- The Washington Times - Monday, April 16, 2007

Gere kiss sparks flap

Angry crowds in several Indian cities yesterday burned effigies of Richard Gere after he swept a popular Bollywood actress into his arms and kissed her several times during an AIDS-awareness event, Associated Press reports.

Photographs of the 57-year-old actor embracing Shilpa Shetty and kissing her on the cheek at an HIV/AIDS awareness event in New Delhi were splashed across front pages yesterday in India a country where sex and public displays of affection are largely taboo.

Mr. Gere and Miss Shetty appeared at a press conference in New Delhi on Sunday to highlight the HIV/AIDS epidemic among India’s truck drivers. In front of a cheering crowd, Mr. Gere kissed the giggling Miss Shetty on the hand, then kissed her on both cheeks before bending her in a full embrace to kiss her cheek again.

The spokesman for the Hindu nationalist Bharatiya Janata party condemned the kiss. “Such a public display is not part of Indian tradition,” said Prakash Javadekar, according to Press Trust of India.

Ed the ‘Hulk’

Edward Norton, a two-time Oscar nominee and Columbia, Md., native, will star as the Incredible Hulk in the latest attempt to bring the adventures of the comic-book hero to the big screen, Agence France-Presse reports.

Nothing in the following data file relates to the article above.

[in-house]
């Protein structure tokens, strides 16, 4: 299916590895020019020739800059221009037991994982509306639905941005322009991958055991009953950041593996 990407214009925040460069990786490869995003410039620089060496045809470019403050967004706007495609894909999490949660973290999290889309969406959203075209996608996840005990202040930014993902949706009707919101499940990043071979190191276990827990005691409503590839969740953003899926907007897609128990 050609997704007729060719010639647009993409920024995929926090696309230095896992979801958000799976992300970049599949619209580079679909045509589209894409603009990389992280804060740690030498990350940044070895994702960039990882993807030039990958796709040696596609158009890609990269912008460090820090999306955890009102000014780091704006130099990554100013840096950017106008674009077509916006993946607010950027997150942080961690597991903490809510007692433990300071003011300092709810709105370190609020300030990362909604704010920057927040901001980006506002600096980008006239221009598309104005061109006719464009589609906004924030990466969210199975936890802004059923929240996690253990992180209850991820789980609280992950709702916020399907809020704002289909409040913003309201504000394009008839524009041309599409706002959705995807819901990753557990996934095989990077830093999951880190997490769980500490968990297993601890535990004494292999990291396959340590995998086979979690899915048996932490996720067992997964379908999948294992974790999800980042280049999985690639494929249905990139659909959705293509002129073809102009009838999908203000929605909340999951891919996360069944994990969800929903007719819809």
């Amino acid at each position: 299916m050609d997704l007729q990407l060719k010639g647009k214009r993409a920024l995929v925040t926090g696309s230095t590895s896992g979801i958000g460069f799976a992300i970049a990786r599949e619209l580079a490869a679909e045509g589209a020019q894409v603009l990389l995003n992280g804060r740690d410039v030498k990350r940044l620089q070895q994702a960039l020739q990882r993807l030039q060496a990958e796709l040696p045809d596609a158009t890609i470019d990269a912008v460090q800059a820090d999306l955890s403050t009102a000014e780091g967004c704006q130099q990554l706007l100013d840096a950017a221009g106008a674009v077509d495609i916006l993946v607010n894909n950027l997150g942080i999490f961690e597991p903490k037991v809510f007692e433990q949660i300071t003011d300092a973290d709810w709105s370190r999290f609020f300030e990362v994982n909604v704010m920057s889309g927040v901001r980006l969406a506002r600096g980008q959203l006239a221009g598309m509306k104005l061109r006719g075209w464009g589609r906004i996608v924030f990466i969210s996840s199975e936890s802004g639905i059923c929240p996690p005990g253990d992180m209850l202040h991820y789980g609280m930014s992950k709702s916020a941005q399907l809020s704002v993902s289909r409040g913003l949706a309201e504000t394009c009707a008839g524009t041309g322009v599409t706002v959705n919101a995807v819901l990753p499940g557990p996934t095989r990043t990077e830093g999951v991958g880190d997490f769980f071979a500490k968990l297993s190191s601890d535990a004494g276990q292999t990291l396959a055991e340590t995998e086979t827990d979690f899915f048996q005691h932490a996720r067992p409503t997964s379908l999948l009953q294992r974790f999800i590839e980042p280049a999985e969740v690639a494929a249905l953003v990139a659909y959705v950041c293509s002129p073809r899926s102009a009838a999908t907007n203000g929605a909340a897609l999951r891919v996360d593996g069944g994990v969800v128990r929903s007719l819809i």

Mr. Norton will play scientist Bruce Banner, who transforms into the superhuman green giant. Production will begin later this year.

The movie will mark a change of direction for Mr. Norton, a Yale University graduate who recently starred in the independent films “The Painted Veil” and “The Illusionist.”

Yesterday’s announcement comes four years after the 2003 movie “Hulk,” starring Eric Bana and directed by Oscar-winning Taiwanese filmmaker Ang Lee. Although that film opened well in the United States, it failed to match the success of other cinematic adaptations of Marvel comic-book heroes such as “Spider-Man,” “X-Men” and the more recent “Ghost Rider.”

Big-budget bust

The Los Angeles Times recently got a look at the detailed budget for “Sahara,” the Matthew McConaughey adventure the newspaper says is one of the biggest financial flops in movie history on track to lose between $78 million and more than $100 million, the Akron Beacon Journal notes.

How did that happen, especially when the movie took in $122 million at the box office? Exorbitant costs, the Times says.

One 46-second sequence cost more than $2 million and was never even used in the movie. A seven-minute water chase cost $1.6 million just for the use of five boats and took three weeks to film.

Mr. McConaughey was paid $8 million, and co-star

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